The North's First Minister claimed "political instability in Dublin, and fears of their own future" are influencing decision making
Northern Ireland’s First Minister has criticised the Irish government for its stance on Brexit.
In her first conference speech as leader, Arlene Foster told the Democratic Unionist Party (DUP) that the Irish position was being fuelled by political instability.
She said: "Now, I am pleased that relations with the Irish government are probably as good as they have been at any point in our history and I will continue to work with them where it is in the best interests of Northern Ireland to do so.
"However, the reality is that political instability in Dublin, and fears of their own future, are driving their decision-making at present as much as any concern about Northern Ireland.
"And while they seek to take the views of people of Northern Ireland on the issue of Brexit at home, their representatives are sent around the world to talk down our economy and to attempt to poach our investors."
Northern Ireland, like Scotland, voted to remain in the EU but the DUP had campaigned to leave.
Arlene Foster said she respected those who had taken a different view but had no time for "those who want to re-fight the referendum".
"That debate is over," she added.
"Rather than talking up the challenges, we should be looking towards the opportunities. Brexit represents the biggest economic opportunity for this country in decades."
Mrs Foster hit the headlines recently by restating her opposition to same-sex marriage in Northern Ireland but made no reference to social issues in the speech.
Instead, she spelled out the five "principles" she will use to guide her through negotiations.
They include "Brexit means Brexit - the whole of the UK leaves the EU"; "economic and social benefits for Northern Ireland", the reality of its "geography and history", working "with whoever to get the best deal" and not being diverted from business at home.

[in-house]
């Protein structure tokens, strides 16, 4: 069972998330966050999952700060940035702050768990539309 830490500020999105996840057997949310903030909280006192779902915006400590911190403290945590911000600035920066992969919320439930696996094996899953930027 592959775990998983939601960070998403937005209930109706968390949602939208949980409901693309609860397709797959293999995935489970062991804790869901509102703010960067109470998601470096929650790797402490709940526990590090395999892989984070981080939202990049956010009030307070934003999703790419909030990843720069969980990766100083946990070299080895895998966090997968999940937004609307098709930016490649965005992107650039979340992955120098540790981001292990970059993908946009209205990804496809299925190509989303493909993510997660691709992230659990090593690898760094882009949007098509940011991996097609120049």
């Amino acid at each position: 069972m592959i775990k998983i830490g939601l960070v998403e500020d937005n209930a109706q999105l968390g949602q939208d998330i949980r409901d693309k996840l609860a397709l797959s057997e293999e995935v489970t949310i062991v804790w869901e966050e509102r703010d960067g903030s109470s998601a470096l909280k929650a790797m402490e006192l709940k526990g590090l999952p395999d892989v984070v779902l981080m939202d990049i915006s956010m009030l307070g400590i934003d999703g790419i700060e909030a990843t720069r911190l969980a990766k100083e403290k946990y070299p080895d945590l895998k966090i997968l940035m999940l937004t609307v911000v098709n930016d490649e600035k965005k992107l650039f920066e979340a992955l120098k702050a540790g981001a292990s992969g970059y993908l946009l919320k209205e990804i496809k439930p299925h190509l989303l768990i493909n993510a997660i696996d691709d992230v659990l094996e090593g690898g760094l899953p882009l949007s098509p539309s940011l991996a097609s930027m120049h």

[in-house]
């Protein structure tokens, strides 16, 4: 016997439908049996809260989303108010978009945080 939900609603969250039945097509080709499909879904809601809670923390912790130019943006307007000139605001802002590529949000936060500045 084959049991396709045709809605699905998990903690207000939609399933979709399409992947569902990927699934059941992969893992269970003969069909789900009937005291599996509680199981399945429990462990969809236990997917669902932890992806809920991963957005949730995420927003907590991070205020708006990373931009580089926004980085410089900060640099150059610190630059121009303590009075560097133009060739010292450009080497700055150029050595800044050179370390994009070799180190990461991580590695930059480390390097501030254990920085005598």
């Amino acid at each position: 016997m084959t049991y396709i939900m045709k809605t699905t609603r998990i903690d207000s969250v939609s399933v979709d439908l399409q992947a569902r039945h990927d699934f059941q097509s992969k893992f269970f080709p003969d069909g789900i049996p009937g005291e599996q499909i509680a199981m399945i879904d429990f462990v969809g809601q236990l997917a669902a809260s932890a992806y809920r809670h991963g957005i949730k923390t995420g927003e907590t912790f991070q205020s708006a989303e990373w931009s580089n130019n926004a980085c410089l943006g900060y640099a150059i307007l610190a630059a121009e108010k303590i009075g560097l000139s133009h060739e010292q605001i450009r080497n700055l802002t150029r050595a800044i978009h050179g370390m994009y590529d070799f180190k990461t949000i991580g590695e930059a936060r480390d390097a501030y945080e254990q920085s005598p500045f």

She insisted that negotiations did not justify the re-opening of the political agreements behind peace.
She said she would continue listening to ordinary people, not "the self-appointed elite in society".
The First Minister's opponents have criticised her comments.
Sinn Fein MLA John O'Dowd said: "There is no good Brexit for Ireland, north or south. No amount of posturing at a party conference can change that.
"As tempting as it may be to blame the Irish Government for everything the reality is it is the British government who are dragging the people of the North out of the EU against their democratically expressed will."
Fianna Fáil TD Brendan Smith, Chair of the Joint Oireachtas Committee on Foreign Affairs and Trade, said: “While, of course, we need to be aware that the First Minister was speaking to her political base, it is absolutely incorrect for her to suggest that the Irish Government talks down the Northern Irish economy, and that Ireland seeks to poach investors away from Northern Ireland.
“A single all-Ireland industrial promotion agency would have huge benefits for the entire island. We need to build further to realise the full potential of the Good Friday Agreement. The First Minister can show leadership on this matter, and work with the Irish Government to make this a reality. I hope she takes the opportunity,” he added.